My cell phone rang in the middle of the day. An agent was calling to tell me she had received an offer on a house two of my clients were planning to bid on. If we were still interested in the house, she needed our offer by 7 p.m. No pressure, eh?
I called Amy, my partner in all things including real estate. She phoned the clients and began to prepare the offer, filling in the Promise to Purchase, Annex A (financing) and Annex B (other conditions). Covered with paint, I finished my shift with HH at 4 p.m. Time to get home, shower, change and zip across town to the Plateau to meet the clients at 5:30, go over the offer, do the math one more time, sign all the documents in quadruplicate and then race to Pointe-Claire to present the offer to the other agent and her client at 7 p.m.
It's always a gamble when you learn there's another offer on the table. Is the agent bluffing or are you really in competition with someone else for this really interesting Plateau property? Do you make your best possible offer from the get-go, or do you try to to low ball in the hopes of getting it for less?
I was pretty sure the other agent was BS-ing me. It seemed unlikely that an 11-th hour buyer had materialized. I didn't blame her, she was doing what she had to do to get the best price for her client.
Still, I couldn't take a chance. The clients and I talked it over. We decided to come in $3,000 higher than the offer we had originally settled on. They were still well within their budget.
I met the agent and her client in a Rockaberry's pie shop. (!!!) After five minutes of pleasantries, we got down to business, including a spiel about what outstanding citizens my clients are, how much they love the house, how they plan to turn it into a happy home for their five-year-old boy.
Ten minutes later, after some phone consultation with family members, our offer was accepted.
Ding-ding-ding!! Jackpot! Winner-winner-chicken-dinner! It's the best part of being a real estate. When you get to phone your clients and say, "Congratulations, you have just purchased a home."
Only I didn't. Instead, I purchased a raspberry crumb pie (they mentioned it was a favorite) and drove back to the Plateau to give them the good news face to face.
There was hugging, dancing and jumping up and down. We had pie and milk, as I urged them to contact the building inspector ASAP and to double down on their bank to get the financing squared away. By 9 p.m., I was headed home. It was a full day, and like the raspberry pie, a pretty good one, no matter how you slice it.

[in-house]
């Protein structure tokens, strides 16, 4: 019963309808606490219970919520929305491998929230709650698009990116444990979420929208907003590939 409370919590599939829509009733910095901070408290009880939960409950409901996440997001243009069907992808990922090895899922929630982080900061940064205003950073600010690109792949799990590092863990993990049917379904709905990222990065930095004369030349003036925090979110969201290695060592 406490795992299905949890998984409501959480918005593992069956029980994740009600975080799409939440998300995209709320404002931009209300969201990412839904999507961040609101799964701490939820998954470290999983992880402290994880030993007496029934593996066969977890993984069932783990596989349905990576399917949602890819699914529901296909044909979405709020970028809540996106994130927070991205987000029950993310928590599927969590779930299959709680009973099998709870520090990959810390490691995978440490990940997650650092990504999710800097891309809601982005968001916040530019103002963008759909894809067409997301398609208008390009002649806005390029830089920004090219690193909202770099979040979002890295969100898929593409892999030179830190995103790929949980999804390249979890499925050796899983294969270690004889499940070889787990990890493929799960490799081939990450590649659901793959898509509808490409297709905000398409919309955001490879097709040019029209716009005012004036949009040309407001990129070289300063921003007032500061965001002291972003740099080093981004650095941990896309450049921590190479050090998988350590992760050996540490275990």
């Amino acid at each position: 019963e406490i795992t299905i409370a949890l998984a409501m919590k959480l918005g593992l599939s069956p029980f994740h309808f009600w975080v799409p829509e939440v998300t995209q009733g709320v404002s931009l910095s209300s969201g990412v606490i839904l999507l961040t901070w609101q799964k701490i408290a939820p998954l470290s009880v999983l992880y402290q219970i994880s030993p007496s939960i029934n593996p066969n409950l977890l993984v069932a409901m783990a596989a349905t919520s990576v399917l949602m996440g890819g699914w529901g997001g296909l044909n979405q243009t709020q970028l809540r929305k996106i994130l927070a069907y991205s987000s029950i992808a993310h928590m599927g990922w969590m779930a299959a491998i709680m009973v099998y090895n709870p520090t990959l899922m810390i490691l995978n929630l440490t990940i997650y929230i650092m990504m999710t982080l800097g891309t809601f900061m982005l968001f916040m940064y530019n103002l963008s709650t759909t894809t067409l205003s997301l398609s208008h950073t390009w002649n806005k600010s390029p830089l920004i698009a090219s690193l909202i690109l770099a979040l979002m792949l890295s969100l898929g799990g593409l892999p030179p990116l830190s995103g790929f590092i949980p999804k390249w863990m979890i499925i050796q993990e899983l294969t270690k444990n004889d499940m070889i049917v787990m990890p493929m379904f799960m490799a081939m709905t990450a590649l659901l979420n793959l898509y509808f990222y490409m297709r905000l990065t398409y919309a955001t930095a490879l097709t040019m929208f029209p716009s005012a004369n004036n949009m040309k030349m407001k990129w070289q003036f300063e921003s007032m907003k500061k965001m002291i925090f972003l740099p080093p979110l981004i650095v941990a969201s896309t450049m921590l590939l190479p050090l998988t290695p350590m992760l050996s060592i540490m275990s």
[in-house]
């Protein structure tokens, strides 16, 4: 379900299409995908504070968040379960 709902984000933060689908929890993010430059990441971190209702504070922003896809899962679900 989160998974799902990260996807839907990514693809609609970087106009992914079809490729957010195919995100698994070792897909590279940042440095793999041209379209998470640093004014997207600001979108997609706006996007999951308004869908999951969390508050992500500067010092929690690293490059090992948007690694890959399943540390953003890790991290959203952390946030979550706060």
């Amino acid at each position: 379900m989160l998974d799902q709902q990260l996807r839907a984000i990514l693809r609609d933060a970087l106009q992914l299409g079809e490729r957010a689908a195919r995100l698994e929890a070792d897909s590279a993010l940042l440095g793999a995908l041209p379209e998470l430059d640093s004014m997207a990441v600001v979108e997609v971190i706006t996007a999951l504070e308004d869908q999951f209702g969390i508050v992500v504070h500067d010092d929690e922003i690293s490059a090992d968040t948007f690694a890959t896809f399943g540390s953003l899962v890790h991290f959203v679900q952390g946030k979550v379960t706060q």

Wednesday, August 12, 2009

Pauline Marois' Chateau on Île-Bizard Up for Grabs

The Parti Québecois' grande dame has put her spacious waterfront retreat on the block, much to the delight of local media hacks.
The 12,000-square-foot La Closerie is listed with Sotheby's International Realty for a cool $8 million. That price buys you the usual bells and whistles of genteel West Island living, including 1.7-million square feet of fenced, landscaped and manicured land overlooking Rivière des Prairies. The 15-room home has eight bedrooms and a total of 10 bath and powder rooms.
You can check out the full listing on the Sotheby's site.
You might recall that Château Marois made headlines in 2007 when The Gazette ran an investigative piece by William Marsden alleging that Marois and her husband, the financier Claude Blanchet, improperly annexed government-owned agricultural land to create the 41.3-acre estate. You can read a version of Marsden's original story here.
None of the allegations have been proven in court. It is worth noting that Marois and Blanchet are now suing The Gazette and Marsden for libel, to the tune of $2 million.
Back to the house. News of the listing has created a buzz for columnists and bloggers during the usually drowsy summer news season.
La Presse's Patrick Lagacé blogged about the château, noting that he was surprised by how tasteful the place is. "We've all seen rich people with way less taste when it comes to matters of interior decorating."
Still, Lagacé thinks the house sends the wrong message. Too big, too in-yer-face for voters to easily accept.
Readers are engaging in a brisk back and forth. Some chide the leader of the soi-dissant social democratic PQ, for being showy. Others are equally vocal in their defense, saying Quebecers need to get over their deeply ingrained suspicion and jealousy of those who make scads of money. "Does she have to rent a 3 1/2 in Montreal North to satisfy you people?" goes one comment.
Anyway, if any of you are interested in seeing Château Marois, references required, please give me a call. I would love to collect the commission.
But I'm not holding my breath.